Rather than continuing to polarize, I was beginning to recognize the humanity within everyone, even the most depraved, even those who had seemingly lost their souls because, they, especially, were in need of mercy.
Rather than seeing all bad things as originating on the outside, I began to recognize those same qualities on the inside, of me, and to attune to them so profoundly and so long that they could dissolve and disappear.
Rather than hating others, or myself, I began to have compassion, for both others and myself, and to see us as one, as the same, beating hearts, wounded, vulnerable beings, more or less corrupted souls.
Since that time, even all the talk about certain people being psychopathic or sociopathic has not deterred me from the tendency to see/feel all others as myself, and suffering. While some may be too deadened to their feelings to experience empathy, I do. And my empathy, my attunement to the suffering in this world is that of loving awareness, a recognition that we are all in this together, all of us, no matter how divided we think we are.
So, when Donald J. Trump ran for president, I was interested. Decidedly so. I set up his astrological chart. And that, in combination with my sense of the potential of this larger-than-life man, underneath his bloviating personality, intrigued me. I felt that he was made for these times. Just as we, each of us, were made for these times, choosing, as souls, to come in during this critical moment in human history. Yes. We are all asked to step up to the plate, not just him. Whether or not he lives or dies in his apparently grand and even heroic effort to erase the corruption of centuries, he at least is making that his mission for his remaining time on earth. How many of us can say the same? How many of us are deciding, during this extended moment of great peril, when the grinding, mechanized forces of the military/industrial/medical/educational/pharmaceutical/surveillance complex are all arrayed against us, to follow our own heart, our own soul’s call, to proceed on the path we know is ours, no matter what the cost?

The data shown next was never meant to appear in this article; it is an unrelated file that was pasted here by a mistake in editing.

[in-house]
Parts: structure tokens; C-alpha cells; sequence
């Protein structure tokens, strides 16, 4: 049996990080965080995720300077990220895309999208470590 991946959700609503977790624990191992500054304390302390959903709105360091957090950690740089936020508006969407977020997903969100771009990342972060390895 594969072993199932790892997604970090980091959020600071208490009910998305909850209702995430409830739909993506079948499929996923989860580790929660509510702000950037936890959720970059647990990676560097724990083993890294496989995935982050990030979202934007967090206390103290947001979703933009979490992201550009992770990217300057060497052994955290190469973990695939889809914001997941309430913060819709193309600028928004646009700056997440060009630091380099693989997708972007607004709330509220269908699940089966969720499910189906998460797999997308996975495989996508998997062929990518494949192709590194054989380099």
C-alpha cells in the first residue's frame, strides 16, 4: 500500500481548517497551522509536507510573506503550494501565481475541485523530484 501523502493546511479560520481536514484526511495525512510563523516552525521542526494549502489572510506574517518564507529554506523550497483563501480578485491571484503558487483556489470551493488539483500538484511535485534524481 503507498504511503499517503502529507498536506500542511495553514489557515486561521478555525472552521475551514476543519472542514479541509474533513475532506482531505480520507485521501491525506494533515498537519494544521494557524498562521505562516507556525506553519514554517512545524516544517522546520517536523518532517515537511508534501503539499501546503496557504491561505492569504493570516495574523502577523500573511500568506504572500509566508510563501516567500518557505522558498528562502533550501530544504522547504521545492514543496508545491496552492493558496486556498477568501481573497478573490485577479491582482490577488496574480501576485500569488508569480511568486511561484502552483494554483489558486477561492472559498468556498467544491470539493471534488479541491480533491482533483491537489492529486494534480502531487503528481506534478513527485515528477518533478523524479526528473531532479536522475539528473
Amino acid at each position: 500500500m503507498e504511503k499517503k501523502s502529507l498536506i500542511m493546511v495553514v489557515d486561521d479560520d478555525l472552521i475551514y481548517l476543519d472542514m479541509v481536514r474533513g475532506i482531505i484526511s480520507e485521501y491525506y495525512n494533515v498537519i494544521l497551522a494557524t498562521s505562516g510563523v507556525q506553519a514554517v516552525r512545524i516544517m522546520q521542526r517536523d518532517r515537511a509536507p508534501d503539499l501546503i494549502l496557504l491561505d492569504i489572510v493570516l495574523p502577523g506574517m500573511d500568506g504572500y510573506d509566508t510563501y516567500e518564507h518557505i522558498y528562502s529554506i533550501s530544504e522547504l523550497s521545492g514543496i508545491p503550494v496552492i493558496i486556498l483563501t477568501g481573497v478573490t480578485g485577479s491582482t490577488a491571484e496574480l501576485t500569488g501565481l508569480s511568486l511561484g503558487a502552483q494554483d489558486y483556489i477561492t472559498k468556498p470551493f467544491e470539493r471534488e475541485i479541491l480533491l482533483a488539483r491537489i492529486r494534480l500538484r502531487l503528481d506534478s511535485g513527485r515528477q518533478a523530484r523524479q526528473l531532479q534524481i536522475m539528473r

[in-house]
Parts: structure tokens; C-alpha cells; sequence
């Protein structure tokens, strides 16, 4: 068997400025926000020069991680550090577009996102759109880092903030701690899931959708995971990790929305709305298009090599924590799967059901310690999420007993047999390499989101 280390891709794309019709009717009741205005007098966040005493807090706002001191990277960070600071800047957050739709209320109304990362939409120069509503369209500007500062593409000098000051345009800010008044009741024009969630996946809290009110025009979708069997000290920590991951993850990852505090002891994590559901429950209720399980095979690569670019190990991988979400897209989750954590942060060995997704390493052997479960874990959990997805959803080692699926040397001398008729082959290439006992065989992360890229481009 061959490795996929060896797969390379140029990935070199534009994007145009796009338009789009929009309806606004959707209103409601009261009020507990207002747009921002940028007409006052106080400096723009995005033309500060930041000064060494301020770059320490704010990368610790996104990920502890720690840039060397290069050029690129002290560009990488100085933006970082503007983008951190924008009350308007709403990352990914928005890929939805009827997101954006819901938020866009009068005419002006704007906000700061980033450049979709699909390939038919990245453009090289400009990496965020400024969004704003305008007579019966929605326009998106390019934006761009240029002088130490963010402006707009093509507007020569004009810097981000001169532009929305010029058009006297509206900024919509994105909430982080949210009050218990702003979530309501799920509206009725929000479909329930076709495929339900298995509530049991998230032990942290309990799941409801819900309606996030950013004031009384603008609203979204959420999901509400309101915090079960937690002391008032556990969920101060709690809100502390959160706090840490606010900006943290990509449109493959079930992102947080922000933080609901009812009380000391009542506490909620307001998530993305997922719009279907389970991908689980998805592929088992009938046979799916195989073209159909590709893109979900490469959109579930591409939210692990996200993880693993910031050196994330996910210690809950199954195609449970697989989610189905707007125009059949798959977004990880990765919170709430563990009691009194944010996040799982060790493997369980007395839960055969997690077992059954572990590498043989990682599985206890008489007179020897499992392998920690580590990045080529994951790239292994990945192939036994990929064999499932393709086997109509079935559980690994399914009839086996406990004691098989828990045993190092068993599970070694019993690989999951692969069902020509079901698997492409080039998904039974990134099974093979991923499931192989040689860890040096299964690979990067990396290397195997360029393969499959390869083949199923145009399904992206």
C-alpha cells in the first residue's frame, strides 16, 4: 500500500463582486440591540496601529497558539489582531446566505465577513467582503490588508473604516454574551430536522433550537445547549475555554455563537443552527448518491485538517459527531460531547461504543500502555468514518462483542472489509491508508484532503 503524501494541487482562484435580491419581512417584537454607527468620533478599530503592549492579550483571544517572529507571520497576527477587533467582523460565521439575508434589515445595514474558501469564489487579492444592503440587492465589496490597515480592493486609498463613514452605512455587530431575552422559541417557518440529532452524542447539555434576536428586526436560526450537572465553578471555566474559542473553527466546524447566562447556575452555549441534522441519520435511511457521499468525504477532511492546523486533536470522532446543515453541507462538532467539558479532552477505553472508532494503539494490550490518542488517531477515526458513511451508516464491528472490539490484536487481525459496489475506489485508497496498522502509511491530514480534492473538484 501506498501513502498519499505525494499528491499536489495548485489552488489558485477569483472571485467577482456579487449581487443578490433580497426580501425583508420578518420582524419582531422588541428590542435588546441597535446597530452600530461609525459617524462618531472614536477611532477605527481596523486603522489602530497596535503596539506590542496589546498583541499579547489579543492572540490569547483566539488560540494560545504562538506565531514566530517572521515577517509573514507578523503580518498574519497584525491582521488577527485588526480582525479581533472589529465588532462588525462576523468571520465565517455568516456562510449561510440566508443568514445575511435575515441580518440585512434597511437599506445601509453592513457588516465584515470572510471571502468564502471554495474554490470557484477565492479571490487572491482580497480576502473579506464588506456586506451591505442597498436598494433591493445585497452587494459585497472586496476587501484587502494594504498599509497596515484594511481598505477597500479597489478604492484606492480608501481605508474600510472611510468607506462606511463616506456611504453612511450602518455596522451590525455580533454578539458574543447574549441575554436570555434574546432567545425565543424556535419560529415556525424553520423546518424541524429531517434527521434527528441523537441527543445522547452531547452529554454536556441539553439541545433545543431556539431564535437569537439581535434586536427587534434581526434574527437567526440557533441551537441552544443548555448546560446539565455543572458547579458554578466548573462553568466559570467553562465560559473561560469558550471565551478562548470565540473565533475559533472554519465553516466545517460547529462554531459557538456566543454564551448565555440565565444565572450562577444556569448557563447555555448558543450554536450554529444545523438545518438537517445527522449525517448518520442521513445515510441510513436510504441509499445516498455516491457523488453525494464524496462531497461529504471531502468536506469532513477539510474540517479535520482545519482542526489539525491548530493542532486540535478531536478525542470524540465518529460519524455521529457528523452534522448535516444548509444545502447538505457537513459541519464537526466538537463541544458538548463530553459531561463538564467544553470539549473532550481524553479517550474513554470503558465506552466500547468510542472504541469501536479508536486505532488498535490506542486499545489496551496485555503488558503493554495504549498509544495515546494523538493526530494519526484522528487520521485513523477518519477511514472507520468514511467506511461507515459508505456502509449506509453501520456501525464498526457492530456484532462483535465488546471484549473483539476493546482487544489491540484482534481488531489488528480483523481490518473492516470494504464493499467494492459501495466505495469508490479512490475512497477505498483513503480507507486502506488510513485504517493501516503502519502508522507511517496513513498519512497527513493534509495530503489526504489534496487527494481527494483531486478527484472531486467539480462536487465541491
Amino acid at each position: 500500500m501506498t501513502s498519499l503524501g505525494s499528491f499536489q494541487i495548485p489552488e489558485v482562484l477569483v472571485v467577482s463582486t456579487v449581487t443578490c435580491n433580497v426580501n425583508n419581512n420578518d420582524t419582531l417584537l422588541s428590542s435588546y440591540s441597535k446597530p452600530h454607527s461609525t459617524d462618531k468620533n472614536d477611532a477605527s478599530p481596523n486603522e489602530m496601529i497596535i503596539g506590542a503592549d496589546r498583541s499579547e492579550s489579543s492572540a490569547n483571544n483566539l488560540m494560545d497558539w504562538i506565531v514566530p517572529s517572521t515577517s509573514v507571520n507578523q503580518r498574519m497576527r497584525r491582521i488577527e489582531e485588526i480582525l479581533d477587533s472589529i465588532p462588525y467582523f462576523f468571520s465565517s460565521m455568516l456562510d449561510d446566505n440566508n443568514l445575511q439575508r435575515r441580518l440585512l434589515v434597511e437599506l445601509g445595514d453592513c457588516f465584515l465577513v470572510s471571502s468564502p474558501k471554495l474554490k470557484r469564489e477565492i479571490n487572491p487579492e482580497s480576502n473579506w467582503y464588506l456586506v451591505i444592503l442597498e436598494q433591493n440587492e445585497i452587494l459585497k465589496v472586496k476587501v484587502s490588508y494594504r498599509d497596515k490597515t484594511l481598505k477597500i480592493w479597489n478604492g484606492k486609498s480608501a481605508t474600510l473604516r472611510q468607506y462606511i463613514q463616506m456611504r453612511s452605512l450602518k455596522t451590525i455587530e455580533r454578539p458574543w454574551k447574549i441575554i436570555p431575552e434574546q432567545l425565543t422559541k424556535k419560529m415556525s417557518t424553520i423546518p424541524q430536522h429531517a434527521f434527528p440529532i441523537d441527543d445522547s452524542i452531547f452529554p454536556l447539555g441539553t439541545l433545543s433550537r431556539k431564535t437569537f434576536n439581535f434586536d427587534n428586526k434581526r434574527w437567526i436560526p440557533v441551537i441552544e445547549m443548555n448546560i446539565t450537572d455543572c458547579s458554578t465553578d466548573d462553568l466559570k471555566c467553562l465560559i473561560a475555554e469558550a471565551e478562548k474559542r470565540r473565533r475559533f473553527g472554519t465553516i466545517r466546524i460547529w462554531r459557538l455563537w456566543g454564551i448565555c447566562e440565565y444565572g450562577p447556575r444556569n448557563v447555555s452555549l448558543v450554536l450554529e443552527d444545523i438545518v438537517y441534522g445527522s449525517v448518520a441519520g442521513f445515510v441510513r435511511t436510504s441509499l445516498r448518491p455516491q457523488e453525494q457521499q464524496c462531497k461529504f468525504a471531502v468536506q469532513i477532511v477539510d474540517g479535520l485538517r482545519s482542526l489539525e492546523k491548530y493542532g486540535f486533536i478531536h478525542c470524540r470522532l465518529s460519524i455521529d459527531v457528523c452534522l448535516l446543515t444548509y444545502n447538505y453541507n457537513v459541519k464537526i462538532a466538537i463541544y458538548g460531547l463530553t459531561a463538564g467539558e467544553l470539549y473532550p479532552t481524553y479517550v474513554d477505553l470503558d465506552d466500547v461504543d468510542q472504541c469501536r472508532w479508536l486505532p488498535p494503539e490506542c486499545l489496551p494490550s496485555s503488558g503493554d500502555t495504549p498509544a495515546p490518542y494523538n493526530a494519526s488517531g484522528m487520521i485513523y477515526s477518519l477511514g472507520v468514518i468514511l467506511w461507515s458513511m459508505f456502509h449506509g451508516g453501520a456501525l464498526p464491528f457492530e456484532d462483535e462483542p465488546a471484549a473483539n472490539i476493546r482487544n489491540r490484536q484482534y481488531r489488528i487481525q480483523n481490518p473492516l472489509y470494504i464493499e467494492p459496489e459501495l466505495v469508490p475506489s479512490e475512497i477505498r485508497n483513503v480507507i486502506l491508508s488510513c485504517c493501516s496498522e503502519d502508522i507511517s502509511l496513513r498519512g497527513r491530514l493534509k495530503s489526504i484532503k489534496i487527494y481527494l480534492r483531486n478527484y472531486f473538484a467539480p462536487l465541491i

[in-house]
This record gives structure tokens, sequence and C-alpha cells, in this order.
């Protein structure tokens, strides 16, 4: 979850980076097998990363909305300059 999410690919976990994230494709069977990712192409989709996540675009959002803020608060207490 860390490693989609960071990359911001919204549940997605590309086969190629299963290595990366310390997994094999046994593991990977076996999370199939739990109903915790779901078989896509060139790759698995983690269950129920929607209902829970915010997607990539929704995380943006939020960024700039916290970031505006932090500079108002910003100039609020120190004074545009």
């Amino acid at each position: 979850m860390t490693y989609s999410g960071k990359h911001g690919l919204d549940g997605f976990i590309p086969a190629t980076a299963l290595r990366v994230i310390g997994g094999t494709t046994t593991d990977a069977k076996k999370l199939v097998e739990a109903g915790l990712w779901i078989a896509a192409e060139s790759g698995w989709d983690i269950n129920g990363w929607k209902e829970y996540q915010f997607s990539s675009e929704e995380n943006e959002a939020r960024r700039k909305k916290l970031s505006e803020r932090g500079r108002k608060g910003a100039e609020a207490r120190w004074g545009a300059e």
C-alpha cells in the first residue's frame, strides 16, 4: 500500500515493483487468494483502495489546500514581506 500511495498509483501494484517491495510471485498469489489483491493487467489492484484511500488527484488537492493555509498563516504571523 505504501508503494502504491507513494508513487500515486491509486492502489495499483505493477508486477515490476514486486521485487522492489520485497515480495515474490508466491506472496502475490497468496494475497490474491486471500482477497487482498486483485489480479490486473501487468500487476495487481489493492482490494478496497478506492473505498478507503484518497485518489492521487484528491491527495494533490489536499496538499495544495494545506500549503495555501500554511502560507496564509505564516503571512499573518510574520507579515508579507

Imagine what would happen if each of us did that! And what does it require? It requires only one thing, that we trust the universe. That we answer Einstein’s question, Is the Universe Benevolent? in the affirmative., no matter what the appearances.
So this, my friends, is why I continue to hold Donald Trump in my heart, to continue to see him as following his own mission, that of leading the way or serving as a standard bearer, for all of us who are also leading the way, in our own small, special worlds, by taking on, at great risk, and generating huge aliveness, the specific path that we, as a soul, are meant to follow — to a new way of life, one where we are in touch with both our own inner grace, glory, wisdom, and joy, and in communion with all others, towards paradise, that vision of peace on earth that we all hold, all of us, no matter how jaded our perspective, or blinded by negation. It is there, inside us, to reach for, each of us in our own way, without hesitation, and beyond all measure.
This is our challenge, we who were born for this time, to real-ize the vision of peace on earth.